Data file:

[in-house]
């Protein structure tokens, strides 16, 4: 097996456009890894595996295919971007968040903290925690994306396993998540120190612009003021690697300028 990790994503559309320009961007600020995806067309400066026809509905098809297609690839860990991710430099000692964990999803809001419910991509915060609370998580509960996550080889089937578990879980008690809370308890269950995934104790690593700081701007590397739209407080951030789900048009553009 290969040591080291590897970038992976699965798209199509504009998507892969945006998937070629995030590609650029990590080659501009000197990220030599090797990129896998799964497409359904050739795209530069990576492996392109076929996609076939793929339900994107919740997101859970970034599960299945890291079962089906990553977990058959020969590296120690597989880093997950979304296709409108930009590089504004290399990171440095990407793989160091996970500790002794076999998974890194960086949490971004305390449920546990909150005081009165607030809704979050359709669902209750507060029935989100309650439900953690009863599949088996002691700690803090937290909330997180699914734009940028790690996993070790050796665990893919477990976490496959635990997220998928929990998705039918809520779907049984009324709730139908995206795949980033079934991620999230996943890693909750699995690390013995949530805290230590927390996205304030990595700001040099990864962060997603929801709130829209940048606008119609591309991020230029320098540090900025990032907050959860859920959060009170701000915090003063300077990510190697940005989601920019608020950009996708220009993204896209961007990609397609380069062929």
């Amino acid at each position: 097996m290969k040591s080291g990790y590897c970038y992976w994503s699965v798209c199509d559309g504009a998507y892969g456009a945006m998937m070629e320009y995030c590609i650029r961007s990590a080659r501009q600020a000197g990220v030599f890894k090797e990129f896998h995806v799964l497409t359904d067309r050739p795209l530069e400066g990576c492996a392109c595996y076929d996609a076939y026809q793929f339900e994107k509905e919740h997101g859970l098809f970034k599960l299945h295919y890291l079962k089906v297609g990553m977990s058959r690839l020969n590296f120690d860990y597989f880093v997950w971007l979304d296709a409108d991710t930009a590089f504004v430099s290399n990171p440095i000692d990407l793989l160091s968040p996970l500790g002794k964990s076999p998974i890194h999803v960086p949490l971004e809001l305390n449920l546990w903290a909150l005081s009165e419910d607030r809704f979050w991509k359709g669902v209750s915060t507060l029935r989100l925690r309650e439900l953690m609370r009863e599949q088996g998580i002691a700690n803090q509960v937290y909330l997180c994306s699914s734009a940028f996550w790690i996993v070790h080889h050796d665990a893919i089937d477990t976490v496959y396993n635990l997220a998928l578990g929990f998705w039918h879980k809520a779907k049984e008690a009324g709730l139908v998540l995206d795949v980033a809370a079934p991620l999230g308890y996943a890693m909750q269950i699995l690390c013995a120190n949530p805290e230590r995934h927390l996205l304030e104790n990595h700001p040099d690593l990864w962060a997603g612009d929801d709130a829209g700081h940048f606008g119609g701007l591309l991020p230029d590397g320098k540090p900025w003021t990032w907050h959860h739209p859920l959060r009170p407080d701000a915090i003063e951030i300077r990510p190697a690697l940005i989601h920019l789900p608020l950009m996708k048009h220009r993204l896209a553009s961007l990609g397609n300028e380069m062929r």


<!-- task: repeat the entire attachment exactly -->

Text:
[in-house]
């Protein structure tokens, strides 16, 4: 097996456009890894595996295919971007968040903290925690994306396993998540120190612009003021690697300028 990790994503559309320009961007600020995806067309400066026809509905098809297609690839860990991710430099000692964990999803809001419910991509915060609370998580509960996550080889089937578990879980008690809370308890269950995934104790690593700081701007590397739209407080951030789900048009553009 290969040591080291590897970038992976699965798209199509504009998507892969945006998937070629995030590609650029990590080659501009000197990220030599090797990129896998799964497409359904050739795209530069990576492996392109076929996609076939793929339900994107919740997101859970970034599960299945890291079962089906990553977990058959020969590296120690597989880093997950979304296709409108930009590089504004290399990171440095990407793989160091996970500790002794076999998974890194960086949490971004305390449920546990909150005081009165607030809704979050359709669902209750507060029935989100309650439900953690009863599949088996002691700690803090937290909330997180699914734009940028790690996993070790050796665990893919477990976490496959635990997220998928929990998705039918809520779907049984009324709730139908995206795949980033079934991620999230996943890693909750699995690390013995949530805290230590927390996205304030990595700001040099990864962060997603929801709130829209940048606008119609591309991020230029320098540090900025990032907050959860859920959060009170701000915090003063300077990510190697940005989601920019608020950009996708220009993204896209961007990609397609380069062929």
């Amino acid at each position: 097996m290969k040591s080291g990790y590897c970038y992976w994503s699965v798209c199509d559309g504009a998507y892969g456009a945006m998937m070629e320009y995030c590609i650029r961007s990590a080659r501009q600020a000197g990220v030599f890894k090797e990129f896998h995806v799964l497409t359904d067309r050739p795209l530069e400066g990576c492996a392109c595996y076929d996609a076939y026809q793929f339900e994107k509905e919740h997101g859970l098809f970034k599960l299945h295919y890291l079962k089906v297609g990553m977990s058959r690839l020969n590296f120690d860990y597989f880093v997950w971007l979304d296709a409108d991710t930009a590089f504004v430099s290399n990171p440095i000692d990407l793989l160091s968040p996970l500790g002794k964990s076999p998974i890194h999803v960086p949490l971004e809001l305390n449920l546990w903290a909150l005081s009165e419910d607030r809704f979050w991509k359709g669902v209750s915060t507060l029935r989100l925690r309650e439900l953690m609370r009863e599949q088996g998580i002691a700690n803090q509960v937290y909330l997180c994306s699914s734009a940028f996550w790690i996993v070790h080889h050796d665990a893919i089937d477990t976490v496959y396993n635990l997220a998928l578990g929990f998705w039918h879980k809520a779907k049984e008690a009324g709730l139908v998540l995206d795949v980033a809370a079934p991620l999230g308890y996943a890693m909750q269950i699995l690390c013995a120190n949530p805290e230590r995934h927390l996205l304030e104790n990595h700001p040099d690593l990864w962060a997603g612009d929801d709130a829209g700081h940048f606008g119609g701007l591309l991020p230029d590397g320098k540090p900025w003021t990032w907050h959860h739209p859920l959060r009170p407080d701000a915090i003063e951030i300077r990510p190697a690697l940005i989601h920019l789900p608020l950009m996708k048009h220009r993204l896209a553009s961007l990609g397609n300028e380069m062929r």